The other day I was attempting do some online shopping for a replacement faux-leather jacket, as my favorite that I bought about 5 years ago, finally bit the dust. I like to buy quality items that last, so doing shopping of any sort always takes me a lot of time, usually multiple days of trying to decide if it’s the exact thing I want, and if I do in fact, need to buy it.
I’m not a huge fan of online shopping for clothes, due to the uncertainty of how an item fits. Because of this, I check out every little detail I can find on the item. Of course, as a vegan, the first words that catch my eye when shopping for a faux-leather jacket, are “vegan leather.”
With more options being added each week, the repertoire of materials that imitate real leather is expanding. And so upon seeing those exciting, aforementioned, cruelty-free words, my mind began to wonder. What cool, new fabric is this jacket made from? Cactus? Pineapple, perhaps. Clicking my way through to the product details, my heart sank at the letters PUL. Polyurethane leather. Humph. Words that I found were typical across multiple websites as I continued my search.
Polyurethane leather, is really just a fancy name for plastic. The state at which our world is in now, we don’t need to be wearing plastic when there are much better alternatives out there. Due to the trendy nature of the word “vegan,” brands are quick to slap a label on any product that qualifies. This extends to all kinds of products, too. I remember a few years back seeing the word on a bag of spinach. I think I laughed out loud in the grocery store. But now that I think about it, if the difference between people buying a vegan product, or not, is the fact that it has a certain word on it, then I’m happy for products like spinach, or clothing to proclaim their plant-iful nature.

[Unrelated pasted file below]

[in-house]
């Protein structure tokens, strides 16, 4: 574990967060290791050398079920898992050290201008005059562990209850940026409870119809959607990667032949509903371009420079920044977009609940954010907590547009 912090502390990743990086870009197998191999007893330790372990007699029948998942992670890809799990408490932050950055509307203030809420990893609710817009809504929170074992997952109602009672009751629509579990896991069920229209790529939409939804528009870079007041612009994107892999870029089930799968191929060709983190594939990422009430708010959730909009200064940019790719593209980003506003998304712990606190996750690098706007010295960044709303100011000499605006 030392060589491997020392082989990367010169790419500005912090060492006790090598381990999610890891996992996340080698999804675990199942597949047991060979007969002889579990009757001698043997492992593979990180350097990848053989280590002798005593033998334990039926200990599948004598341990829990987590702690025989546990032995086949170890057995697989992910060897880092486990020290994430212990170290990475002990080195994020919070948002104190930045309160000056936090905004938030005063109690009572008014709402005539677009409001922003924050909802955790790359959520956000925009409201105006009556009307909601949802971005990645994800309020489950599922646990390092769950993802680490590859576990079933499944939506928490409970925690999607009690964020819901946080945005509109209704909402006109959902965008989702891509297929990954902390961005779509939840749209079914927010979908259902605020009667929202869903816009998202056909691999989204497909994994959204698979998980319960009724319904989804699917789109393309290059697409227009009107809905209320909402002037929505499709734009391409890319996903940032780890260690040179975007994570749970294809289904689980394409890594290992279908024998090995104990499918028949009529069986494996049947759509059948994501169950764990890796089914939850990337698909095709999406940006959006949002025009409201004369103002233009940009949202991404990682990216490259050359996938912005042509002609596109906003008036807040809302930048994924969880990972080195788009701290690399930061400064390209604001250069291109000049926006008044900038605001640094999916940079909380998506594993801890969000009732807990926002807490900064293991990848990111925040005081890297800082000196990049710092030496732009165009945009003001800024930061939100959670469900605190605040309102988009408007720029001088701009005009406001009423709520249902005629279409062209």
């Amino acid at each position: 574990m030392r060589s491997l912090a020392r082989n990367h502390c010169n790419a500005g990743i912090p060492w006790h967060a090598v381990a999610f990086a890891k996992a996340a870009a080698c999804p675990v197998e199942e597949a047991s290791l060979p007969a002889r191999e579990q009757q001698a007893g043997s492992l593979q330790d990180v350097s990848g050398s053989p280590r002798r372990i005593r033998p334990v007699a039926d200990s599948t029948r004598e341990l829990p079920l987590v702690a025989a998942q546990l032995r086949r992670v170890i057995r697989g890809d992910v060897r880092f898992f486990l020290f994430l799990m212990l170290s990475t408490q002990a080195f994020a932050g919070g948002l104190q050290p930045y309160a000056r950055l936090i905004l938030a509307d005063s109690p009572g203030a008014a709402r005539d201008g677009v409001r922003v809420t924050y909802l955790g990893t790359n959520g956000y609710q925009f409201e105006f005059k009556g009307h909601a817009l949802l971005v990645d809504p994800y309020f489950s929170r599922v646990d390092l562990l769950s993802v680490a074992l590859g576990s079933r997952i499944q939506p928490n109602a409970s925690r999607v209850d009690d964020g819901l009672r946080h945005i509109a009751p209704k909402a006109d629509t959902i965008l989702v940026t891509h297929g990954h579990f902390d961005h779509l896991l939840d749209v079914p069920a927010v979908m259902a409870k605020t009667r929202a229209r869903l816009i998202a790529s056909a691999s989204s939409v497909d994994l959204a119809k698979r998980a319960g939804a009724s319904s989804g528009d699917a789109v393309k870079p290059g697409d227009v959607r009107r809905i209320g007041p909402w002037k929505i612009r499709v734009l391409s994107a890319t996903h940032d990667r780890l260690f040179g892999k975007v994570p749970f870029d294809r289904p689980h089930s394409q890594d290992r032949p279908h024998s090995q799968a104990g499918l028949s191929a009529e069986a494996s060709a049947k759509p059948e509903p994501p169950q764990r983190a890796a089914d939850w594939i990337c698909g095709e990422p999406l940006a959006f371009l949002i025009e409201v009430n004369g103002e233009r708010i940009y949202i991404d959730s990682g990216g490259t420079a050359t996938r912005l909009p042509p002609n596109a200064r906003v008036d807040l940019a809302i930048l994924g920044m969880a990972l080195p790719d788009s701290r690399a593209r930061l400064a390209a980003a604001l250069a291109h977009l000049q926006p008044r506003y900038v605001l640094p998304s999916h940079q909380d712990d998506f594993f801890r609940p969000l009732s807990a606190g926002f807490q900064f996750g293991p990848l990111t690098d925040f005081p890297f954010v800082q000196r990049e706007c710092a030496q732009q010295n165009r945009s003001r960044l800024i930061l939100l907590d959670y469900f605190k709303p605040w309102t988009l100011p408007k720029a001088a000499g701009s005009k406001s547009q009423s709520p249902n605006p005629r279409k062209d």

My problem with labelling plastic (PU) products as vegan, comes with the fact that big brands want to steal the positive association that comes with a vegan label, without sourcing plant-based, sustainable materials. Before the majority of “vegan leather” goods were considered “vegan,” they were called patent leather, or faux-leather. There are some who argue why plastic is indeed not a vegan-friendly material, and others for whom using any kind of plastic at all, does not align with their mission to make the world a better place.
Even big vegan name brands use PU, or PVC for their vegan leather jackets. Matt & Nat’s website states, “Various vegan leathers are used in production, the scientific terms are PU (polyurethane) and PVC (polyvinylchloride). PU is less harmful for the environment than PVC and its use is definitely preferred, whenever possible.” The brand redeems itself by using other materials like recycled nylon, and the linings of their products are made from 100% recycled bottles.
I’m not criticizing any brand that makes positive steps in the right direction, and away from using animal products. I can support a brand like that who also have other good things going for them, like being an 100% vegan company, and pushing towards sustainability. But the whole, plastic = vegan marketing approach, by brands who are anything but eco-friendly, and cruelty-free, just kind of rubs me the wrong way.
It’s truly hard to find a brand that meets all of our needs, and coming across a brand that carries vegan leather products that won’t break the bank, and are made from plants, not plastic, may be a few years away. However, it’s important to stay educated along the way, and to buy from companies whose missions are similar to our own.
The Nina, a gorgeous cactus leather bag by the British brand LUXTRA. Partially biodegradable and made in Italy. We’d love to see more brands step it up!
PU products are a much more affordable option for those who want the “leather” look, without wearing a dead animal, and I can certainly appreciate that fact. But perhaps, be careful when buying from a big name-brand. You might want to do a little digging into how the company operates, if you wear a “vegan” item for more reasons than simply because it’s labelled as one.
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Photo: Cunningham, Campbell, Darius, Hassan; Unsplash; LUXTRA